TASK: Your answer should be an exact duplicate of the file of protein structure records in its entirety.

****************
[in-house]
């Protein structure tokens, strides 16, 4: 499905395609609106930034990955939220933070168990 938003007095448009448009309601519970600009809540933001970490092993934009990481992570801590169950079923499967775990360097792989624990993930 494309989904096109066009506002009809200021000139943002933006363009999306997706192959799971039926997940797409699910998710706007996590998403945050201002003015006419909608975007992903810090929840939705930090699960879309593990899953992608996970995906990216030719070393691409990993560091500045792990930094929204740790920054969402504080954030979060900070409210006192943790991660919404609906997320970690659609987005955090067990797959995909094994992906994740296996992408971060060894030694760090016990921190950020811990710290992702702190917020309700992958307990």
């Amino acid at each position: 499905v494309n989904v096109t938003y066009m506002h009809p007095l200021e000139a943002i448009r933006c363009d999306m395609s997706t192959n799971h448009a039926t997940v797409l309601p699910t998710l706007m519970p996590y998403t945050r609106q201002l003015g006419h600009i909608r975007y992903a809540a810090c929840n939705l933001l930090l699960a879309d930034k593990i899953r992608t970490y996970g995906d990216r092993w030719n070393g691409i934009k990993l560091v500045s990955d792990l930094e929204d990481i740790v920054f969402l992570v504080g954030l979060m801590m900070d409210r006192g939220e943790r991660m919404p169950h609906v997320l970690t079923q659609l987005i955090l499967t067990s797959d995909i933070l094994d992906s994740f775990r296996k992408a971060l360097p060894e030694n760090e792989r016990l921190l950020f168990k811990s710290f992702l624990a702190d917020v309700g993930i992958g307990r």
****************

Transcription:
[in-house]
């Protein structure tokens, strides 16, 4: 499905395609609106930034990955939220933070168990 938003007095448009448009309601519970600009809540933001970490092993934009990481992570801590169950079923499967775990360097792989624990993930 494309989904096109066009506002009809200021000139943002933006363009999306997706192959799971039926997940797409699910998710706007996590998403945050201002003015006419909608975007992903810090929840939705930090699960879309593990899953992608996970995906990216030719070393691409990993560091500045792990930094929204740790920054969402504080954030979060900070409210006192943790991660919404609906997320970690659609987005955090067990797959995909094994992906994740296996992408971060060894030694760090016990921190950020811990710290992702702190917020309700992958307990």
């Amino acid at each position: 499905v494309n989904v096109t938003y066009m506002h009809p007095l200021e000139a943002i448009r933006c363009d999306m395609s997706t192959n799971h448009a039926t997940v797409l309601p699910t998710l706007m519970p996590y998403t945050r609106q201002l003015g006419h600009i909608r975007y992903a809540a810090c929840n939705l933001l930090l699960a879309d930034k593990i899953r992608t970490y996970g995906d990216r092993w030719n070393g691409i934009k990993l560091v500045s990955d792990l930094e929204d990481i740790v920054f969402l992570v504080g954030l979060m801590m900070d409210r006192g939220e943790r991660m919404p169950h609906v997320l970690t079923q659609l987005i955090l499967t067990s797959d995909i933070l094994d992906s994740f775990r296996k992408a971060l360097p060894e030694n760090e792989r016990l921190l950020f168990k811990s710290f992702l624990a702190d917020v309700g993930i992958g307990r």